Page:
Indigenous Women as Targets in Modern-Day Slavery due to Systematic Oppression
As the issue of human trafficking increases with time due to accessibility and little sense of awareness among the public, so does the risk of Indigenous women in North America being drawn into this modern-day slavery that is poorly mentioned. On top of being underrepresented members in society, it is unfortunate that the divide is more prevalent when they are also victims of this unscrutinized concern. In order to understand the importance of educating oneself on why Indigenous women are commonly targeted, it is imperative to include the vicious cycle they undergo from colonialism to the ongoing systematic oppression that makes them modern-day sex slaves.
According to statistics of a 2016 Public Safety Report in Canada, “while Indigenous women only make up 4 percent of the Canadian population, they roughly make up 50 percent of trafficking victims;” and this is with reported data alone. In the article “Human Trafficking Among Native Americans,” Maggie Logan emphasizes how this specific group is more prone to be victims in her own research: “Native American women are two and one-half times more likely to experience sexual violence than any other American women,” and that “[they] are trafficked far more frequently than any other group in the United States.” Not considering the unreported data that might exceed the statistics provided, it is undeniable that the Indigenous population struggle with potentially being barred into the psychological and physical turmoil of human trafficking.
The root of this problem dates back to early colonial contact. Not only was the harmonious world of the Indigenous population shaken into forced civilization and the horrific abuse that has failed to be printed in textbooks, but “[t]he cultural understanding of Indigenous women as sexual, unworthy, and therefore, violable was subsequently enshrined into law.” According to the Native Women’s Association of Canada, this historical skewed comprehension extends the interruption of Indigenous women’s voices in today’s society, which strengthens the role of their abusers to place them in constant violence. “As Indigenous women have been stating for decades, and which the Inquiry on Missing and Murdered Indigenous Women and Girls has recently indicated, the cultural understanding of Indigenous women as inherently sexual and therefore violable, has tangible, real-life implications for Indigenous Women’s lived experience of violence.”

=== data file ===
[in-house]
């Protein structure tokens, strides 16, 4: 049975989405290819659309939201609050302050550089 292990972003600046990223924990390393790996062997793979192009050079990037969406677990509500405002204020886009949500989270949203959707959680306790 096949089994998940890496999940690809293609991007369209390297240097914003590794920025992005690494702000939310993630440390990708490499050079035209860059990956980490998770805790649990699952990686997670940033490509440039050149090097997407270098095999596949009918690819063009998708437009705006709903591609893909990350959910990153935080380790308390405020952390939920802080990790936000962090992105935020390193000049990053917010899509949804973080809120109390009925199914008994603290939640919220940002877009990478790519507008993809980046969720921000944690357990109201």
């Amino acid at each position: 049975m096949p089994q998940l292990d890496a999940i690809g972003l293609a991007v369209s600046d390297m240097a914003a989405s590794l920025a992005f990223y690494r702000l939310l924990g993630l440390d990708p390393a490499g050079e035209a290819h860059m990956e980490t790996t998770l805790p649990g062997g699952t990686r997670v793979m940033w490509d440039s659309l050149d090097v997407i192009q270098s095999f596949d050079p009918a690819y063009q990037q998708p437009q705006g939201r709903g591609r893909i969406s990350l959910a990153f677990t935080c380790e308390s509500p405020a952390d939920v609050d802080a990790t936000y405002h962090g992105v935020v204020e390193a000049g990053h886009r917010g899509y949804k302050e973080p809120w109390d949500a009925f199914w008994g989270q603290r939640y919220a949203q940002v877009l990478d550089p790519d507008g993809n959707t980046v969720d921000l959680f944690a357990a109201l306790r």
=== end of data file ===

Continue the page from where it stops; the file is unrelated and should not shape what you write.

As the criminals involved would source out those that are vulnerable, it is indicative that Indigenous women are targeted due to a variety of reasons. These include poor living conditions, unemployment, lack of access to social and economic resources, impacts of colonization such as residential school experience, and prior experience to the sex trade or family violence. A common method is developing a serious relationship with the victim by gaining their trust and promising a bright future, only to lead them to the unfortunate circumstance of being trafficked.
It is imperative to understand that the only way to overcome this persisting problem is to take large steps by addressing this issue “in a deliberate, cohesive, and cross-jurisdictional way.” Namely, “the issue cannot be properly addressed without examining the root causes of violence against Indigenous women and girls and the colonial legacy.”
Should you find yourself in a situation to actively help a victim, call 911 or Crime Stoppers: 204-786-8477 in Winnipeg or 1-800-222-8577 toll-free. To speak to a counsellor as someone affected by human trafficking, call Klinic’s 24/7 human trafficking hotline: 1-844-333-2211.
Logan, Maggie. “HUMAN TRAFFICKING AMONG NATIVE AMERICANS: HOW
JURISDICTIONAL AND STATUTORY COMPLEXITIES PRESENT BARRIERS TO COMBATING MODERN-DAY SLAVERY.” American Indian Law Review, vol. 40, no. 2, 2015, pp. 293–323. JSTOR, www.jstor.org/stable/44122804. [Accessed 14 September 2020].
Ourcommons.ca. 2018. Trafficking Of Indigenous Women And Girls In Canada. [online] Available at:
<https://www.ourcommons.ca/Content/Committee/421/JUST/Brief/BR10002955/br-external/NativeWomensAssociationOfCanada-e.pdf> [Accessed 14 September 2020].
Authored by Natasha Byrne
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